Modular and automated
Bietigheim-Bissingen, December 2017 – Trends such as highly automated driving and electromobility are leading to comprehensive changes in automotive production. This is particularly affecting the area of final assembly. Dr. Johannes Grobe, who is in charge of sales and marketing at Dürr's Paint and Final Assembly Systems division, explains the current trends and describes the different challenges they must meet together with new and long-time customers.
With the shift toward electromobility, new carmakers are entering the market. How would you describe Dürr's cooperation with these customers?
Here we have to differentiate. New EV OEMs require a high level of flexibility and out-of-the-box solutions. Cooperation between OEMs and Dürr is therefore all the more important. For an American electric vehicle manufacturer, for example, we have implemented an assembly concept on three levels, with a high level of automation and optimized use of space. Manufacturing cells with robots are connected via a highly dynamic conveyor system. Our motto was "design to manufacture". We reviewed everything together with the customer, from the initial idea through to the structure of the future vehicle with all its features: How does the vehicle structure affect production? What are the most efficient processes for this? Where do you have to take a completely new approach? Dürr was the systems provider in this complex project.
This manufacturer is planning large volumes. How about EV producers who initially want to keep things on a smaller scale?
We develop a complete layout, from plant engineering through to the details of individual sections. When dealing with companies that come to automotive production from an entirely different industry, our experience means we are often asked to provide consultancy work. Generally speaking, customers who are planning systems for smaller volumes do not initially see automation as the top requirement. This comes later, when their business becomes successful and they are ready to increase volumes. Dürr offers step-by-step concepts for any expansion phase: from the technically scalable pilot line through to highly automated assembly plants.
In what ways are modifications to final assembly lines for EVs more complex?
Brownfield projects have become far more demanding. Conventional OEMs have to produce models with different power trains in one line. This requires around 180 final assembly stations instead of 150 – but still within the same space. There are more and more new models with shorter product lifecycles. Experts predict that, by 2020, we will have 120 different EV models alone. This means a greater mix with different volumes. These are all aspects that must be taken into account when modifying plants. The general trend definitely reflects the shift from linked to convertible systems. High-volume models also require a higher level of flexibility. Product solutions such as a modular marriage line for conventional and electric vehicle models is currently being implemented.
How closely does Dürr work with OEMs to develop new concepts?
A German carmaker has started a project, aimed at developing the "assembly concept of the future". We are the only supplier involved in this. Together we are looking for a way to achieve maximum efficiency and flexibility. We are also having many discussions with individual manufacturers and meeting them for workshops. Customers greatly appreciate our expertise, which ultimately gives us the edge over our competitors.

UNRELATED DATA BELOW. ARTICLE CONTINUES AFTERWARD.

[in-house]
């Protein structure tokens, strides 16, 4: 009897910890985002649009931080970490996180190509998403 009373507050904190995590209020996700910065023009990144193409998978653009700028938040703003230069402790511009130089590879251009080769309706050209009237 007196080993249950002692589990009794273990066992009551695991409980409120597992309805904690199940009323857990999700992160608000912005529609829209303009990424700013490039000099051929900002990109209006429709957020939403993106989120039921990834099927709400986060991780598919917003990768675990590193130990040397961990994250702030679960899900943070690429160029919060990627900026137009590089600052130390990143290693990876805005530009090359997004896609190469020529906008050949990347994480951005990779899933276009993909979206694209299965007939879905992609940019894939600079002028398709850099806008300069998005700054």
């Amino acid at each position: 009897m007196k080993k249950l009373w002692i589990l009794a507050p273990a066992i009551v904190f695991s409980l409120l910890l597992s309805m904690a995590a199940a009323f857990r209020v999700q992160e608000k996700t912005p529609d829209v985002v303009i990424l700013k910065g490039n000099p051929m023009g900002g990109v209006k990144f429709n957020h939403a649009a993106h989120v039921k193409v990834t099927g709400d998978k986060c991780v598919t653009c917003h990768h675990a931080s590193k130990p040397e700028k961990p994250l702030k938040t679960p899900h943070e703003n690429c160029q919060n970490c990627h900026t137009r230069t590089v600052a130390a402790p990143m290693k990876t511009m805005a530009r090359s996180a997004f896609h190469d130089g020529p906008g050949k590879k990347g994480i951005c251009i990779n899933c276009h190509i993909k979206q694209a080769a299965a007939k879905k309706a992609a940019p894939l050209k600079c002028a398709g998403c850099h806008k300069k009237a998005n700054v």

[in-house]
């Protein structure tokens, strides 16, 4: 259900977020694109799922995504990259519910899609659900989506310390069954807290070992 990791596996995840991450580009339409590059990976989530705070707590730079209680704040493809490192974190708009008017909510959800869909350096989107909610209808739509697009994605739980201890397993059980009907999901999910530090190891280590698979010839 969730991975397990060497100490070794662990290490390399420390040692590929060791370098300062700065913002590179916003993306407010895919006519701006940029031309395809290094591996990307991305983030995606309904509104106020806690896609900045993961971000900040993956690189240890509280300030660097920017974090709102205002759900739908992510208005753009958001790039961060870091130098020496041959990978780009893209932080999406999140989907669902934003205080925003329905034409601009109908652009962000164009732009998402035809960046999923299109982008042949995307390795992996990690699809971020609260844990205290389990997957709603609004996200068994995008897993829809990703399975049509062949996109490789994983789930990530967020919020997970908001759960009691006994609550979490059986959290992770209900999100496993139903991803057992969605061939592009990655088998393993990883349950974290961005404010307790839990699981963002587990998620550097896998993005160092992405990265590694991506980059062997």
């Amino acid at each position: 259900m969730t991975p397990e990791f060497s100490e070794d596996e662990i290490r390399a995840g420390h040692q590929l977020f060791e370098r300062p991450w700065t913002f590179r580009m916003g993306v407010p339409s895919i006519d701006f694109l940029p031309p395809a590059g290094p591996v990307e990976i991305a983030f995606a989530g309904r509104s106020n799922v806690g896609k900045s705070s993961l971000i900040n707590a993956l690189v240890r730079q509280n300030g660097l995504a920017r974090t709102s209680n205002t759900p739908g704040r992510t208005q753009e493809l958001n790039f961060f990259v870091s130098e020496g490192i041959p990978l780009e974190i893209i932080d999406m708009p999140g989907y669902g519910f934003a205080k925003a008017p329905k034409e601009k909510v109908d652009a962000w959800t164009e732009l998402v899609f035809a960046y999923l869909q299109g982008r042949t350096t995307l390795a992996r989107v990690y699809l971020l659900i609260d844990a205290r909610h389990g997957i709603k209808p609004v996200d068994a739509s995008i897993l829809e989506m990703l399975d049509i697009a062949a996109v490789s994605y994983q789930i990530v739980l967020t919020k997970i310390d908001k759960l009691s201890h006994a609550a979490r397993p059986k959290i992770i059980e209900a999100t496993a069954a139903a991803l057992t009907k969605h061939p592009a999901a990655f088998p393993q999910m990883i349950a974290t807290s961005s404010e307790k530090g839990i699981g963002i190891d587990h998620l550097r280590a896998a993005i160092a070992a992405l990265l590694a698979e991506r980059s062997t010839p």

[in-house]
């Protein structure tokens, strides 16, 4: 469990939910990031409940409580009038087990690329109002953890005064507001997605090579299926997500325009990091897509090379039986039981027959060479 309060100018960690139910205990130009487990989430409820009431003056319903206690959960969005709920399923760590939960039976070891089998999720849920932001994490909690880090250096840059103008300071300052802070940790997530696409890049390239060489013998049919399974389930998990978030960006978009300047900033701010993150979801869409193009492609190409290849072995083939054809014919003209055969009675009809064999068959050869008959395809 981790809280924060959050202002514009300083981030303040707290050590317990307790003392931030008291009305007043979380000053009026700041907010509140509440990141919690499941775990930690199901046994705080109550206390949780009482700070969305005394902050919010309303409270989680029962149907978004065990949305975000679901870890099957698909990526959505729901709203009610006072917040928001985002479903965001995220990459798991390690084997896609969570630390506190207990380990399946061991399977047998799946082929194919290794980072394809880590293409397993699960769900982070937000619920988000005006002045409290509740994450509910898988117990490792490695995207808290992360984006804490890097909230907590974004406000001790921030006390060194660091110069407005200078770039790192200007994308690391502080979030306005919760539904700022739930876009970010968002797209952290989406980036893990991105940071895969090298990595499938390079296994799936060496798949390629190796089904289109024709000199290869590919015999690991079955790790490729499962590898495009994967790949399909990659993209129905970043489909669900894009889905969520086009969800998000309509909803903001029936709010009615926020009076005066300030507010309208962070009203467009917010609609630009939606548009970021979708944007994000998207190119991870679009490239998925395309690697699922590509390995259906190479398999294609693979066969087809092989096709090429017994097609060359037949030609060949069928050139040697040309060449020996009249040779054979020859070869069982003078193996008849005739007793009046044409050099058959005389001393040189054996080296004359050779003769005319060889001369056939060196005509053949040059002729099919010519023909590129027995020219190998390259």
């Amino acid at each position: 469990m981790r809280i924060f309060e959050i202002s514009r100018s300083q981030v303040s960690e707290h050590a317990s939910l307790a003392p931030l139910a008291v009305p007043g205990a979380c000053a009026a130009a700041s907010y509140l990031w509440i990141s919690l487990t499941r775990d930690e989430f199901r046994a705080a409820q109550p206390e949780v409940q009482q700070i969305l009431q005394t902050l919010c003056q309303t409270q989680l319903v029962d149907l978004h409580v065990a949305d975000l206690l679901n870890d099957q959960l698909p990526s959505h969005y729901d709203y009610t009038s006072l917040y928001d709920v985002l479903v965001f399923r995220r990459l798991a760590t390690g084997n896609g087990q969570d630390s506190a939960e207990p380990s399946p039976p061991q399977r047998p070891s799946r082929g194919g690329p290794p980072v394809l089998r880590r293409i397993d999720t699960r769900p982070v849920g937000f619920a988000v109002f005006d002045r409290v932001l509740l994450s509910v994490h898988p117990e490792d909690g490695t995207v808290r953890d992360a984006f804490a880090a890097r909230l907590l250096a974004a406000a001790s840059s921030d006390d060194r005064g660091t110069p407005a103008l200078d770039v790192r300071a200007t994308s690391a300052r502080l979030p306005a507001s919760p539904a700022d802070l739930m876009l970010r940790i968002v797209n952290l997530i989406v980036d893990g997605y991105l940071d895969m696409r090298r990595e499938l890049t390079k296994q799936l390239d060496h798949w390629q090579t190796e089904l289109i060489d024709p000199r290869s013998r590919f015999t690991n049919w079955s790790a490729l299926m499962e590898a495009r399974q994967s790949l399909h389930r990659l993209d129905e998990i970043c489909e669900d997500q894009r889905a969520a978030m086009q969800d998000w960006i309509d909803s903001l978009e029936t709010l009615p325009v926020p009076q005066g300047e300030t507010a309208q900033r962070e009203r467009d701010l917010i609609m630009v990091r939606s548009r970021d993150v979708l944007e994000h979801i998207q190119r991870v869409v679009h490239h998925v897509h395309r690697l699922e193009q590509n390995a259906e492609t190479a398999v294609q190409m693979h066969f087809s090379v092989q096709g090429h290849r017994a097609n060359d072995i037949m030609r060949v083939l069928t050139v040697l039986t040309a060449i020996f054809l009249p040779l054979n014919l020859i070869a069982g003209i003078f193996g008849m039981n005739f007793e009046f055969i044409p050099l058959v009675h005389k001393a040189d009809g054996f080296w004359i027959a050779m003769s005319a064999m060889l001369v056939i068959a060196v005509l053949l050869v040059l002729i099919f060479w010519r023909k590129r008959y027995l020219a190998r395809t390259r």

What do you think are the areas in final assembly that are currently subject to the greatest changes?
Testing technology is definitely one of them. Vehicles are being equipped with more and more sensor technology to recreate human senses. This requires multi-sensor calibration and comprehensive test procedures. It is crucial that all sensors work together to ensure correct driving behavior. In the future, these test procedures will be fully automated. Dürr Assembly Products is currently working on a collaborative project to connect simulation systems with the real world. Of course, full automation is also an issue in filling technology. Filling systems offered by Dürr Somac, another subsidiary, are currently used in the battery cooling systems of several EV manufacturers.
Will future transport vehicles used in conveyor technology all be driverless?
That's the trend. With these AGVs (automated guided vehicles), assembly will be much more flexible and divided into modules. We at Dürr have also included them in our product range. Unlike other manufacturers, however, we can also take care of the system integration of AGVs, thanks to our domain know-how. We offer the right software for individual sections as well as for an entire production plant, as was the case for VW in Wrzesnia.
What is the usual percentage of Dürr products in final assembly?
On average, our products can cover up to 70 percent of our customers' final assembly infrastructure. This includes conveyor systems, glueing technology for windows and marriage, through to filling and testing technology in the end-of-line area.
Looking ahead, what will automotive final assembly look like in 10 to 15 years' time?
Carmakers are consistently working on modularization and thinking in terms of software solutions. These two principles will remain. Automation will continue to increase and the number of stations will be reduced.